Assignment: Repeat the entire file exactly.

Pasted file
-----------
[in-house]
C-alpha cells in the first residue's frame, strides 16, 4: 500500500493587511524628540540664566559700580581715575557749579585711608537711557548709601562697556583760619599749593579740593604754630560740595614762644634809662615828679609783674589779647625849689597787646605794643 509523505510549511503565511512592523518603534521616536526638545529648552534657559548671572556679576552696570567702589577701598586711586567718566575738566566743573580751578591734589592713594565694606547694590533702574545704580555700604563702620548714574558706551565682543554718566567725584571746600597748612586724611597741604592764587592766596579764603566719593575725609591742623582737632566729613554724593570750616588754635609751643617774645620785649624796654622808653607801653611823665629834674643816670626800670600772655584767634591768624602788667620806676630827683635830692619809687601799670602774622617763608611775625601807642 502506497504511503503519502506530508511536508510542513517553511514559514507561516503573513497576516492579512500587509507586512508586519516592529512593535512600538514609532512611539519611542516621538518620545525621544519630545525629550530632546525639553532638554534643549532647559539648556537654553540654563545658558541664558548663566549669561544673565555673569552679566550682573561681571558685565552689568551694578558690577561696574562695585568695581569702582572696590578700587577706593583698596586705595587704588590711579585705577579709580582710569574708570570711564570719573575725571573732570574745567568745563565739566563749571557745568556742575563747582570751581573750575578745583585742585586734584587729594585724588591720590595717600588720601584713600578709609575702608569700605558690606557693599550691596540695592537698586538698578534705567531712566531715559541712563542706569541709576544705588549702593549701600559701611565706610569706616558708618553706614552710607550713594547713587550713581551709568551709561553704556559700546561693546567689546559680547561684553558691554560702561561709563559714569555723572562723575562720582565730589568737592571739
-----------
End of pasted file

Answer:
[in-house]
C-alpha cells in the first residue's frame, strides 16, 4: 500500500493587511524628540540664566559700580581715575557749579585711608537711557548709601562697556583760619599749593579740593604754630560740595614762644634809662615828679609783674589779647625849689597787646605794643 509523505510549511503565511512592523518603534521616536526638545529648552534657559548671572556679576552696570567702589577701598586711586567718566575738566566743573580751578591734589592713594565694606547694590533702574545704580555700604563702620548714574558706551565682543554718566567725584571746600597748612586724611597741604592764587592766596579764603566719593575725609591742623582737632566729613554724593570750616588754635609751643617774645620785649624796654622808653607801653611823665629834674643816670626800670600772655584767634591768624602788667620806676630827683635830692619809687601799670602774622617763608611775625601807642 502506497504511503503519502506530508511536508510542513517553511514559514507561516503573513497576516492579512500587509507586512508586519516592529512593535512600538514609532512611539519611542516621538518620545525621544519630545525629550530632546525639553532638554534643549532647559539648556537654553540654563545658558541664558548663566549669561544673565555673569552679566550682573561681571558685565552689568551694578558690577561696574562695585568695581569702582572696590578700587577706593583698596586705595587704588590711579585705577579709580582710569574708570570711564570719573575725571573732570574745567568745563565739566563749571557745568556742575563747582570751581573750575578745583585742585586734584587729594585724588591720590595717600588720601584713600578709609575702608569700605558690606557693599550691596540695592537698586538698578534705567531712566531715559541712563542706569541709576544705588549702593549701600559701611565706610569706616558708618553706614552710607550713594547713587550713581551709568551709561553704556559700546561693546567689546559680547561684553558691554560702561561709563559714569555723572562723575562720582565730589568737592571739